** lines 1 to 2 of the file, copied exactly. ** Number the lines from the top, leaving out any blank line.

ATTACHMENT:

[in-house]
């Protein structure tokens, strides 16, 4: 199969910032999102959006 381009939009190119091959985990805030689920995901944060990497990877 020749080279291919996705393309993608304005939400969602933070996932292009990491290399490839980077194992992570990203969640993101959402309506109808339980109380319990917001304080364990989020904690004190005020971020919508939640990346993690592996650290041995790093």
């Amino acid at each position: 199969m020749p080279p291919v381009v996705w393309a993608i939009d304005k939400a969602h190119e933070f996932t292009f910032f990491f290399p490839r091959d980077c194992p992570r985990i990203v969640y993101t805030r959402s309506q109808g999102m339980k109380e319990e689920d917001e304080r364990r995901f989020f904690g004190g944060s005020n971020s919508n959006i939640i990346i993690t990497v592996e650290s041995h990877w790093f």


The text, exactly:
[in-house]
């Protein structure tokens, strides 16, 4: 199969910032999102959006 381009939009190119091959985990805030689920995901944060990497990877 020749080279291919996705393309993608304005939400969602933070996932292009990491290399490839980077194992992570990203969640993101959402309506109808339980109380319990917001304080364990989020904690004190005020971020919508939640990346993690592996650290041995790093």